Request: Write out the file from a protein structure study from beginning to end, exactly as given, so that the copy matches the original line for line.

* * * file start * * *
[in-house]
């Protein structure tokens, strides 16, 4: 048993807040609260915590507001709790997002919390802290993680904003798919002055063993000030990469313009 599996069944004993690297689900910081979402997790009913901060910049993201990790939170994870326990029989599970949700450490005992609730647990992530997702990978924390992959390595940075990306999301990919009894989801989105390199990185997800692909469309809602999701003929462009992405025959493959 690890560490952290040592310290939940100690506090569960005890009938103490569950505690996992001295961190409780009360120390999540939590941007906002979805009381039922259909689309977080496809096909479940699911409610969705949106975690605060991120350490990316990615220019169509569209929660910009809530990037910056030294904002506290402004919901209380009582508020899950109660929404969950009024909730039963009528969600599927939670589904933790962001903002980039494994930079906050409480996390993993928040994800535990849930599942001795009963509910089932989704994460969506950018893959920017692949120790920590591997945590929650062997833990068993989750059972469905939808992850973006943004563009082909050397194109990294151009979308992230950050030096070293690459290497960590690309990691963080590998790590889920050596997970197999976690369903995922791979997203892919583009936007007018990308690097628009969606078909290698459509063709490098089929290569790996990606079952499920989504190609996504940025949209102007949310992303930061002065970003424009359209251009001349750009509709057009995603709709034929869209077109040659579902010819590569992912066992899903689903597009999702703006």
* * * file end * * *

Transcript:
[in-house]
């Protein structure tokens, strides 16, 4: 048993807040609260915590507001709790997002919390802290993680904003798919002055063993000030990469313009 599996069944004993690297689900910081979402997790009913901060910049993201990790939170994870326990029989599970949700450490005992609730647990992530997702990978924390992959390595940075990306999301990919009894989801989105390199990185997800692909469309809602999701003929462009992405025959493959 690890560490952290040592310290939940100690506090569960005890009938103490569950505690996992001295961190409780009360120390999540939590941007906002979805009381039922259909689309977080496809096909479940699911409610969705949106975690605060991120350490990316990615220019169509569209929660910009809530990037910056030294904002506290402004919901209380009582508020899950109660929404969950009024909730039963009528969600599927939670589904933790962001903002980039494994930079906050409480996390993993928040994800535990849930599942001795009963509910089932989704994460969506950018893959920017692949120790920590591997945590929650062997833990068993989750059972469905939808992850973006943004563009082909050397194109990294151009979308992230950050030096070293690459290497960590690309990691963080590998790590889920050596997970197999976690369903995922791979997203892919583009936007007018990308690097628009969606078909290698459509063709490098089929290569790996990606079952499920989504190609996504940025949209102007949310992303930061002065970003424009359209251009001349750009509709057009995603709709034929869209077109040659579902010819590569992912066992899903689903597009999702703006």